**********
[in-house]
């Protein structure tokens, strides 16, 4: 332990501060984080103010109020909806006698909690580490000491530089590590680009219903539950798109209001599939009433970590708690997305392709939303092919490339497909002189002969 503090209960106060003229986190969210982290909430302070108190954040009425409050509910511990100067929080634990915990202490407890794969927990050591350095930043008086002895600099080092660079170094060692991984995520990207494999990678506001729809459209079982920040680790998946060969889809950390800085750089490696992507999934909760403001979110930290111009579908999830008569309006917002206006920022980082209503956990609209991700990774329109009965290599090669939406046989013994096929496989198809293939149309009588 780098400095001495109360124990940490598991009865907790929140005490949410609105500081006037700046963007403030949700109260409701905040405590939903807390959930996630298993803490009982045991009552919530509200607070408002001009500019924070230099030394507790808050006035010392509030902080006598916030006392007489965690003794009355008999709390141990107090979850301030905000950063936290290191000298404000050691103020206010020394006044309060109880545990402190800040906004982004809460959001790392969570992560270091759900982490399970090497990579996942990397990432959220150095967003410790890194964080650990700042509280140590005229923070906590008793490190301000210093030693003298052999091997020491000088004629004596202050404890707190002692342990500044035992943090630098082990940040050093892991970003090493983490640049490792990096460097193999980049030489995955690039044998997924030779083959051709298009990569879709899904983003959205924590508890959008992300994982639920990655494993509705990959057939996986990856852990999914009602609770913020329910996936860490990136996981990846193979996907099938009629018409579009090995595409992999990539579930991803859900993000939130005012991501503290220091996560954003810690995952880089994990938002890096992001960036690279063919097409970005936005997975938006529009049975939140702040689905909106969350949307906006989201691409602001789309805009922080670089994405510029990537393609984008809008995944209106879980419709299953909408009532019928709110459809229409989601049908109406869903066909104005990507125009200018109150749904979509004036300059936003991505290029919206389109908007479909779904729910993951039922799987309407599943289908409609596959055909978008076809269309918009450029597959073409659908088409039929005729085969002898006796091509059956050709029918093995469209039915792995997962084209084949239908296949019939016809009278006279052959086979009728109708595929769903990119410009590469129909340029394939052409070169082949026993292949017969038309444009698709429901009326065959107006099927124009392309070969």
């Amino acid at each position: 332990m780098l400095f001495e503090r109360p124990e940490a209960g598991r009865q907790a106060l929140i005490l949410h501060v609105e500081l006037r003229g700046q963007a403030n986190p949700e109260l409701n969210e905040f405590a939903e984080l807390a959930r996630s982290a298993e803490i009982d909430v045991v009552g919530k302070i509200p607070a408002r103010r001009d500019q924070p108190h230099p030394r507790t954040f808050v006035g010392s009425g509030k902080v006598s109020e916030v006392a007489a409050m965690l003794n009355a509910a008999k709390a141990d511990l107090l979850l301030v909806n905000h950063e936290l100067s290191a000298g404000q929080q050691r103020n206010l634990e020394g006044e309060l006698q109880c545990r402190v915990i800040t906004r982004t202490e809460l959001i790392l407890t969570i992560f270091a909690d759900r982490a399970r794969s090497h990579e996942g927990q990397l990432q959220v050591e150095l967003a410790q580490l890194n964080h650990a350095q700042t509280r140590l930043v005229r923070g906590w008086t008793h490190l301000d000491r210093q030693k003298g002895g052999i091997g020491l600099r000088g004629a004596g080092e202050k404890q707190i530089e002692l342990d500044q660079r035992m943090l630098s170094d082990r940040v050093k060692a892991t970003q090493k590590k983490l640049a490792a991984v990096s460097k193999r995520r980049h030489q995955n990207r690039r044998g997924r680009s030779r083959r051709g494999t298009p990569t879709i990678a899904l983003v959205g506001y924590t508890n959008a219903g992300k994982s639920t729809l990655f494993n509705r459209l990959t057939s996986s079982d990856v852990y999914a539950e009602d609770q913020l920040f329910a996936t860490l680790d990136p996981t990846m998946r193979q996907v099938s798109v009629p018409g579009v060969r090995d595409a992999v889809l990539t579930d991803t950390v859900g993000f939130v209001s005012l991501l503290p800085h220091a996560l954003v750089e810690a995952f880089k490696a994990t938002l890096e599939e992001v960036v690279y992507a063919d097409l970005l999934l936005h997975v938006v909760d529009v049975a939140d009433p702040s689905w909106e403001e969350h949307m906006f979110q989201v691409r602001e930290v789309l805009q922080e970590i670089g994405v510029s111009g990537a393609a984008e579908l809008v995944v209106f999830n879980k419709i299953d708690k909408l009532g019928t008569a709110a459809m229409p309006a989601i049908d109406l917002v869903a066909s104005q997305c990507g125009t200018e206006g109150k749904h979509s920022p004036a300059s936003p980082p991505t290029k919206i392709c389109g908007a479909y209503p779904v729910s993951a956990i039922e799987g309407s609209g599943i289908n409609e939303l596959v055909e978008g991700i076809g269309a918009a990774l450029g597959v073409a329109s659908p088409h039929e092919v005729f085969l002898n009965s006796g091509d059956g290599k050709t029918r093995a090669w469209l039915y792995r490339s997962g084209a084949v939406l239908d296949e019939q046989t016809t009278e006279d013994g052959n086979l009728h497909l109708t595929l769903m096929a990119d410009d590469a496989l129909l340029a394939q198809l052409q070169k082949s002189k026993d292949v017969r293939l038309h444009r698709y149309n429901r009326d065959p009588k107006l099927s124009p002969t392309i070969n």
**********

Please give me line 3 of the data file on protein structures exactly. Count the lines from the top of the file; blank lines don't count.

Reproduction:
């Amino acid at each position: 332990m780098l400095f001495e503090r109360p124990e940490a209960g598991r009865q907790a106060l929140i005490l949410h501060v609105e500081l006037r003229g700046q963007a403030n986190p949700e109260l409701n969210e905040f405590a939903e984080l807390a959930r996630s982290a298993e803490i009982d909430v045991v009552g919530k302070i509200p607070a408002r103010r001009d500019q924070p108190h230099p030394r507790t954040f808050v006035g010392s009425g509030k902080v006598s109020e916030v006392a007489a409050m965690l003794n009355a509910a008999k709390a141990d511990l107090l979850l301030v909806n905000h950063e936290l100067s290191a000298g404000q929080q050691r103020n206010l634990e020394g006044e309060l006698q109880c545990r402190v915990i800040t906004r982004t202490e809460l959001i790392l407890t969570i992560f270091a909690d759900r982490a399970r794969s090497h990579e996942g927990q990397l990432q959220v050591e150095l967003a410790q580490l890194n964080h650990a350095q700042t509280r140590l930043v005229r923070g906590w008086t008793h490190l301000d000491r210093q030693k003298g002895g052999i091997g020491l600099r000088g004629a004596g080092e202050k404890q707190i530089e002692l342990d500044q660079r035992m943090l630098s170094d082990r940040v050093k060692a892991t970003q090493k590590k983490l640049a490792a991984v990096s460097k193999r995520r980049h030489q995955n990207r690039r044998g997924r680009s030779r083959r051709g494999t298009p990569t879709i990678a899904l983003v959205g506001y924590t508890n959008a219903g992300k994982s639920t729809l990655f494993n509705r459209l990959t057939s996986s079982d990856v852990y999914a539950e009602d609770q913020l920040f329910a996936t860490l680790d990136p996981t990846m998946r193979q996907v099938s798109v009629p018409g579009v060969r090995d595409a992999v889809l990539t579930d991803t950390v859900g993000f939130v209001s005012l991501l503290p800085h220091a996560l954003v750089e810690a995952f880089k490696a994990t938002l890096e599939e992001v960036v690279y992507a063919d097409l970005l999934l936005h997975v938006v909760d529009v049975a939140d009433p702040s689905w909106e403001e969350h949307m906006f979110q989201v691409r602001e930290v789309l805009q922080e970590i670089g994405v510029s111009g990537a393609a984008e579908l809008v995944v209106f999830n879980k419709i299953d708690k909408l009532g019928t008569a709110a459809m229409p309006a989601i049908d109406l917002v869903a066909s104005q997305c990507g125009t200018e206006g109150k749904h979509s920022p004036a300059s936003p980082p991505t290029k919206i392709c389109g908007a479909y209503p779904v729910s993951a956990i039922e799987g309407s609209g599943i289908n409609e939303l596959v055909e978008g991700i076809g269309a918009a990774l450029g597959v073409a329109s659908p088409h039929e092919v005729f085969l002898n009965s006796g091509d059956g290599k050709t029918r093995a090669w469209l039915y792995r490339s997962g084209a084949v939406l239908d296949e019939q046989t016809t009278e006279d013994g052959n086979l009728h497909l109708t595929l769903m096929a990119d410009d590469a496989l129909l340029a394939q198809l052409q070169k082949s002189k026993d292949v017969r293939l038309h444009r698709y149309n429901r009326d065959p009588k107006l099927s124009p002969t392309i070969n």